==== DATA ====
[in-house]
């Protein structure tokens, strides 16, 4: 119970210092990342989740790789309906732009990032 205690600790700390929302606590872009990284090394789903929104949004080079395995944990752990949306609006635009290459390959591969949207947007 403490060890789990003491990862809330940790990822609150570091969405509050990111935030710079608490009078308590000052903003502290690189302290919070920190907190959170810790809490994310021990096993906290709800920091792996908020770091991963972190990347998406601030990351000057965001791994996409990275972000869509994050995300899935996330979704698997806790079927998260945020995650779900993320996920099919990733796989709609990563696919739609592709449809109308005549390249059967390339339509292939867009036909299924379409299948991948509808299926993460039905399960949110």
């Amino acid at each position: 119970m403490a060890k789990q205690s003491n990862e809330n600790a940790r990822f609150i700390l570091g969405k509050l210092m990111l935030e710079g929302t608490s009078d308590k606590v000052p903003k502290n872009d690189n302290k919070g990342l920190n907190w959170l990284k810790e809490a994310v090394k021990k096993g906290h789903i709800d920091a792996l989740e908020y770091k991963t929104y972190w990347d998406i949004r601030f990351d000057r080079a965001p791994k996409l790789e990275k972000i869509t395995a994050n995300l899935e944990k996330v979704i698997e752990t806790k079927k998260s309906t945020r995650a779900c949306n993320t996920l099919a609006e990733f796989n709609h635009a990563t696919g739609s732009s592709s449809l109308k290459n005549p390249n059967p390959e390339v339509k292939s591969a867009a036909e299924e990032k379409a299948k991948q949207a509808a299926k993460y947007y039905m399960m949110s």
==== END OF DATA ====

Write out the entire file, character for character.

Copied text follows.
[in-house]
């Protein structure tokens, strides 16, 4: 119970210092990342989740790789309906732009990032 205690600790700390929302606590872009990284090394789903929104949004080079395995944990752990949306609006635009290459390959591969949207947007 403490060890789990003491990862809330940790990822609150570091969405509050990111935030710079608490009078308590000052903003502290690189302290919070920190907190959170810790809490994310021990096993906290709800920091792996908020770091991963972190990347998406601030990351000057965001791994996409990275972000869509994050995300899935996330979704698997806790079927998260945020995650779900993320996920099919990733796989709609990563696919739609592709449809109308005549390249059967390339339509292939867009036909299924379409299948991948509808299926993460039905399960949110």
């Amino acid at each position: 119970m403490a060890k789990q205690s003491n990862e809330n600790a940790r990822f609150i700390l570091g969405k509050l210092m990111l935030e710079g929302t608490s009078d308590k606590v000052p903003k502290n872009d690189n302290k919070g990342l920190n907190w959170l990284k810790e809490a994310v090394k021990k096993g906290h789903i709800d920091a792996l989740e908020y770091k991963t929104y972190w990347d998406i949004r601030f990351d000057r080079a965001p791994k996409l790789e990275k972000i869509t395995a994050n995300l899935e944990k996330v979704i698997e752990t806790k079927k998260s309906t945020r995650a779900c949306n993320t996920l099919a609006e990733f796989n709609h635009a990563t696919g739609s732009s592709s449809l109308k290459n005549p390249n059967p390959e390339v339509k292939s591969a867009a036909e299924e990032k379409a299948k991948q949207a509808a299926k993460y947007y039905m399960m949110s």